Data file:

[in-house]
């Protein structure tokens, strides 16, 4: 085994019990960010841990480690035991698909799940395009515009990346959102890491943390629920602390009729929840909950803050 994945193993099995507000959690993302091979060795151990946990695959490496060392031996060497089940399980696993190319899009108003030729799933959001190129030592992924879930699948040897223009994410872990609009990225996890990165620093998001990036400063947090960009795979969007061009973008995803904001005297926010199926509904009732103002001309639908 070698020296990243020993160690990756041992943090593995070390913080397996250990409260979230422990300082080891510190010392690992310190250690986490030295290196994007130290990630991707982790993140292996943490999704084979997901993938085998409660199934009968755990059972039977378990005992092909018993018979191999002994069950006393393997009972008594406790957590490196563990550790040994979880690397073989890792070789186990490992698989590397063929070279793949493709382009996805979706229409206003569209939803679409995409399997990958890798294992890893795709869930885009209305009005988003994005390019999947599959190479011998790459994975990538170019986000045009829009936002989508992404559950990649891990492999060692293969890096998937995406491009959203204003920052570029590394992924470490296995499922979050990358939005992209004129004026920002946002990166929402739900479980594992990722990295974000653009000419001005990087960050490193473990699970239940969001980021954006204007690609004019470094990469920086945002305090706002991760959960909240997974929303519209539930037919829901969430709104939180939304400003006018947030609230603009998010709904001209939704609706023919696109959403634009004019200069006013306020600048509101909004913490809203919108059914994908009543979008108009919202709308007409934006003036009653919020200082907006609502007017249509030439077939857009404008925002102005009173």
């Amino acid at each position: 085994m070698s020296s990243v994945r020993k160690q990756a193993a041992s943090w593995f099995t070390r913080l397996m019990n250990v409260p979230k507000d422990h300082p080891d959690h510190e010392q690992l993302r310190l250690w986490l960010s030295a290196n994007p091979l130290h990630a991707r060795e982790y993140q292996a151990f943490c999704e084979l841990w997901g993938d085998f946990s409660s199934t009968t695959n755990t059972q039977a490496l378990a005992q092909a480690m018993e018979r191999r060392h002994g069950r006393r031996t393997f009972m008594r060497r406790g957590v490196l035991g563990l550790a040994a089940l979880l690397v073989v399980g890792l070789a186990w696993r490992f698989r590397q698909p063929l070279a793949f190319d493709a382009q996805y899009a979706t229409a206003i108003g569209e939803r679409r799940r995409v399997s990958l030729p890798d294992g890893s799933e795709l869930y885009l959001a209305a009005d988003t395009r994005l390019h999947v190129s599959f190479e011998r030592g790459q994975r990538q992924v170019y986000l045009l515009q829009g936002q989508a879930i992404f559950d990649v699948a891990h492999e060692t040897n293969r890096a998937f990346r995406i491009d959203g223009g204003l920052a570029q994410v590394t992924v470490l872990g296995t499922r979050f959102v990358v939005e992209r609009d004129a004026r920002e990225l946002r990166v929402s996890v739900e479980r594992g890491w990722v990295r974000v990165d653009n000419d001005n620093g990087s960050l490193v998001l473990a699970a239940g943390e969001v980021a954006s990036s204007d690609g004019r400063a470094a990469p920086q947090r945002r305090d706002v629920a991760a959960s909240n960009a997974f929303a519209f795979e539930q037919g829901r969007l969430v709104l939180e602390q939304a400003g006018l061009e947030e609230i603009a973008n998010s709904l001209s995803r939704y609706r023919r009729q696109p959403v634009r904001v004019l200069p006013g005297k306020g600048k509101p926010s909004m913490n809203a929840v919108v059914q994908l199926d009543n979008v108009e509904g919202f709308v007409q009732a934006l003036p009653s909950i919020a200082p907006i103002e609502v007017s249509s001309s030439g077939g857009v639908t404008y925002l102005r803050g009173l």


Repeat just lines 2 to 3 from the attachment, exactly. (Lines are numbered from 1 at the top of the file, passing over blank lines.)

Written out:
């Protein structure tokens, strides 16, 4: 085994019990960010841990480690035991698909799940395009515009990346959102890491943390629920602390009729929840909950803050 994945193993099995507000959690993302091979060795151990946990695959490496060392031996060497089940399980696993190319899009108003030729799933959001190129030592992924879930699948040897223009994410872990609009990225996890990165620093998001990036400063947090960009795979969007061009973008995803904001005297926010199926509904009732103002001309639908 070698020296990243020993160690990756041992943090593995070390913080397996250990409260979230422990300082080891510190010392690992310190250690986490030295290196994007130290990630991707982790993140292996943490999704084979997901993938085998409660199934009968755990059972039977378990005992092909018993018979191999002994069950006393393997009972008594406790957590490196563990550790040994979880690397073989890792070789186990490992698989590397063929070279793949493709382009996805979706229409206003569209939803679409995409399997990958890798294992890893795709869930885009209305009005988003994005390019999947599959190479011998790459994975990538170019986000045009829009936002989508992404559950990649891990492999060692293969890096998937995406491009959203204003920052570029590394992924470490296995499922979050990358939005992209004129004026920002946002990166929402739900479980594992990722990295974000653009000419001005990087960050490193473990699970239940969001980021954006204007690609004019470094990469920086945002305090706002991760959960909240997974929303519209539930037919829901969430709104939180939304400003006018947030609230603009998010709904001209939704609706023919696109959403634009004019200069006013306020600048509101909004913490809203919108059914994908009543979008108009919202709308007409934006003036009653919020200082907006609502007017249509030439077939857009404008925002102005009173």
């Amino acid at each position: 085994m070698s020296s990243v994945r020993k160690q990756a193993a041992s943090w593995f099995t070390r913080l397996m019990n250990v409260p979230k507000d422990h300082p080891d959690h510190e010392q690992l993302r310190l250690w986490l960010s030295a290196n994007p091979l130290h990630a991707r060795e982790y993140q292996a151990f943490c999704e084979l841990w997901g993938d085998f946990s409660s199934t009968t695959n755990t059972q039977a490496l378990a005992q092909a480690m018993e018979r191999r060392h002994g069950r006393r031996t393997f009972m008594r060497r406790g957590v490196l035991g563990l550790a040994a089940l979880l690397v073989v399980g890792l070789a186990w696993r490992f698989r590397q698909p063929l070279a793949f190319d493709a382009q996805y899009a979706t229409a206003i108003g569209e939803r679409r799940r995409v399997s990958l030729p890798d294992g890893s799933e795709l869930y885009l959001a209305a009005d988003t395009r994005l390019h999947v190129s599959f190479e011998r030592g790459q994975r990538q992924v170019y986000l045009l515009q829009g936002q989508a879930i992404f559950d990649v699948a891990h492999e060692t040897n293969r890096a998937f990346r995406i491009d959203g223009g204003l920052a570029q994410v590394t992924v470490l872990g296995t499922r979050f959102v990358v939005e992209r609009d004129a004026r920002e990225l946002r990166v929402s996890v739900e479980r594992g890491w990722v990295r974000v990165d653009n000419d001005n620093g990087s960050l490193v998001l473990a699970a239940g943390e969001v980021a954006s990036s204007d690609g004019r400063a470094a990469p920086q947090r945002r305090d706002v629920a991760a959960s909240n960009a997974f929303a519209f795979e539930q037919g829901r969007l969430v709104l939180e602390q939304a400003g006018l061009e947030e609230i603009a973008n998010s709904l001209s995803r939704y609706r023919r009729q696109p959403v634009r904001v004019l200069p006013g005297k306020g600048k509101p926010s909004m913490n809203a929840v919108v059914q994908l199926d009543n979008v108009e509904g919202f709308v007409q009732a934006l003036p009653s909950i919020a200082p907006i103002e609502v007017s249509s001309s030439g077939g857009v639908t404008y925002l102005r803050g009173l």